In the first half of the 20th century Britain's traditional manufacturing industries declined – this led to social problems in the north of England, Scotland and South Wales. The worst decline was in the 'heavy' industries - coal, steel and shipbuilding.
The worst period of decline was the Depression of the 1930s. Unemployment rose to 3 million - a quarter of the workforce. In Jarrow, a ship-building town near Newcastle, it reached 73 per cent. Men formed the Jarrow Crusade (1936) and marched to London to petition the government to help. Unemployment meant that people relied on charities and the government for their money, which caused a big strain on the economy. However, the lack of a proper welfare state at this time (where benefits are paid to the poor) meant that many people were left homeless or without what they needed. Thus, people resorted to crime and this cost the government and the economy more money.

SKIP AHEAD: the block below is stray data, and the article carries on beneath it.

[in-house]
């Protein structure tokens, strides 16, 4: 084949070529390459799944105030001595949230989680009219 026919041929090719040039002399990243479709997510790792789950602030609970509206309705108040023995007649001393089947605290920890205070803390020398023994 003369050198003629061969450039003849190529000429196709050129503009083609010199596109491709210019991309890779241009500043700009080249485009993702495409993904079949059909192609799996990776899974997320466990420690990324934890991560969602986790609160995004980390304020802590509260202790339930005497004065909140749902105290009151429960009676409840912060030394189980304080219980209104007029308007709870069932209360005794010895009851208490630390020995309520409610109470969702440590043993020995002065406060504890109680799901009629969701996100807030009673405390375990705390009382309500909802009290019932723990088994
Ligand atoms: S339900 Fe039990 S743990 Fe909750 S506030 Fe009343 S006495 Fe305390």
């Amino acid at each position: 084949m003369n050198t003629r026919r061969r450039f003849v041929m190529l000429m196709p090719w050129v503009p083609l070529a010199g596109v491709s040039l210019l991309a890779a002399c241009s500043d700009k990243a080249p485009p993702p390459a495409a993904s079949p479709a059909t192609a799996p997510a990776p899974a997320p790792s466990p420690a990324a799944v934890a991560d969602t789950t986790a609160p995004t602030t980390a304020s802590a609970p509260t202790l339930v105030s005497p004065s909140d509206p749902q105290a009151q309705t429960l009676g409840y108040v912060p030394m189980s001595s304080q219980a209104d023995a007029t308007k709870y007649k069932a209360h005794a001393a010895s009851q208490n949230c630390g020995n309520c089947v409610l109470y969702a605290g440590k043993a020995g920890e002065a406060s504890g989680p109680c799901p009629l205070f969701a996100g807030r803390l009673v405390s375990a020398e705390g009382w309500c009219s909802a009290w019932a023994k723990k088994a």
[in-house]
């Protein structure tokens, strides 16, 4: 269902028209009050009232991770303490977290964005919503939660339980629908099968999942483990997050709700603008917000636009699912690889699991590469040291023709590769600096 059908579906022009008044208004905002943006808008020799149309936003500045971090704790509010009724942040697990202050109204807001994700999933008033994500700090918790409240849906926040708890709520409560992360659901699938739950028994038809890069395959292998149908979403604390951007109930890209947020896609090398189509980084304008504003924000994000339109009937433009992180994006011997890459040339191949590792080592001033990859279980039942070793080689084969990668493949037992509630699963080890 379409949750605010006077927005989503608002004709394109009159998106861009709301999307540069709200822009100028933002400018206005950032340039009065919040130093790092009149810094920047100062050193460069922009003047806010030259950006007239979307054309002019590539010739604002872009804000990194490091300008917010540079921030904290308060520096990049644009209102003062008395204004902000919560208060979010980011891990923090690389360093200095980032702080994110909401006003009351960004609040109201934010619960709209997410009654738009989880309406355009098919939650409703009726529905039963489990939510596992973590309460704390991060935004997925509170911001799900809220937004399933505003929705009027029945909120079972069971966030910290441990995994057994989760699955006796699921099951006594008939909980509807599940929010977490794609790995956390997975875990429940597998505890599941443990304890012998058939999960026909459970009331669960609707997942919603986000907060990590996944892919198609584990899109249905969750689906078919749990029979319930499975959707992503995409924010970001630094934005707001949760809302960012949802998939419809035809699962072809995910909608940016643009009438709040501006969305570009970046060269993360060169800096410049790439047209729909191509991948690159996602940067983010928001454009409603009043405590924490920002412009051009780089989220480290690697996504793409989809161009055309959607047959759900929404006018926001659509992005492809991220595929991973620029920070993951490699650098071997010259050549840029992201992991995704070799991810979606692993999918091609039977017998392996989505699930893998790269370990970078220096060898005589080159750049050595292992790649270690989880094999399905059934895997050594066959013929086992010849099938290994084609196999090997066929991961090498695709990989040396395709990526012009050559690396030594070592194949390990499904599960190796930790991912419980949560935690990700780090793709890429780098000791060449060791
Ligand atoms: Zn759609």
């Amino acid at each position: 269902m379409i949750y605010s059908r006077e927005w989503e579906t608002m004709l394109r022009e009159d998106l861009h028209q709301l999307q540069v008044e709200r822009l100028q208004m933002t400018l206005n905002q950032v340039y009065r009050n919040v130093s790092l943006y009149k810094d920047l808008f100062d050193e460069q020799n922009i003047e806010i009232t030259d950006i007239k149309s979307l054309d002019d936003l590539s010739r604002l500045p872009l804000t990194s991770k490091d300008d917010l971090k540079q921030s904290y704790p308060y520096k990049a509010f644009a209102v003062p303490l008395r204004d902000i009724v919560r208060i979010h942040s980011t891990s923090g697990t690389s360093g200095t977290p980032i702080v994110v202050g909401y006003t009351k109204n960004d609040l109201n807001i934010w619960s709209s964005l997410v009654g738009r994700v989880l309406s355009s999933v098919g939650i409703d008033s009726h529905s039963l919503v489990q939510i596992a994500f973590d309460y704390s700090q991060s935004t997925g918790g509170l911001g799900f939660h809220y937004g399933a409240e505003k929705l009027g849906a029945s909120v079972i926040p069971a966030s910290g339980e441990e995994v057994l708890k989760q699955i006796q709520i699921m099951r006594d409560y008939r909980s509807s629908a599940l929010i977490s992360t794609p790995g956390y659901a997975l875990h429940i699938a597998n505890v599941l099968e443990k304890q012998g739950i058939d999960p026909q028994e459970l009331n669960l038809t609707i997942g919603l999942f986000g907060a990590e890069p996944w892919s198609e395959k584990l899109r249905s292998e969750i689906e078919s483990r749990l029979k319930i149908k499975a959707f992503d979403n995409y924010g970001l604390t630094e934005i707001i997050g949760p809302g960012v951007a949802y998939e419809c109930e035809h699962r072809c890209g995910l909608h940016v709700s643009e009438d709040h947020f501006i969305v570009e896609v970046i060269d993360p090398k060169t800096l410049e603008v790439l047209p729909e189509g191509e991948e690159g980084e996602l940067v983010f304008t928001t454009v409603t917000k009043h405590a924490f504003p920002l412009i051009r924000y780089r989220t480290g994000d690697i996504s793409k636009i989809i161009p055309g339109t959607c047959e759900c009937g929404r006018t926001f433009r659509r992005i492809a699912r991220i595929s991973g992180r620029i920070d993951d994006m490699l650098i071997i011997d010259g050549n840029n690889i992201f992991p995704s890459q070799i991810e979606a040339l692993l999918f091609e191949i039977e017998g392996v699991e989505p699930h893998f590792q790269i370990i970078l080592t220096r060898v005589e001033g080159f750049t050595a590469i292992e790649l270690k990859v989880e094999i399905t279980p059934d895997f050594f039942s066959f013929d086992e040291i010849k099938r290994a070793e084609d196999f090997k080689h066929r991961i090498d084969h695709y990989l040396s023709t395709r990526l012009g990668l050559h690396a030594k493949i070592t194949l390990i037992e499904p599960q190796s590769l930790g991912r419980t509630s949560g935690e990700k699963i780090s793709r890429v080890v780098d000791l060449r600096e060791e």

After World War Two the country was initially in debt. However, this was the case over most of the world so Britain had time to catch up. The loss of empire allowed Britain to concentrate its money on development at home rather than funding wars elsewhere. This meant that the new welfare state helped even the poorest classes experience some of the country’s economic success.
By the end of the 20th century, governments were seeking, not just prosperity and economic growth, but 'sustainable development'. This is growth that will not wreck the environment or use up non-renewable resources, meaning that such resources will be available for the country to continue to use in the future, allowing the economy to carry on growing.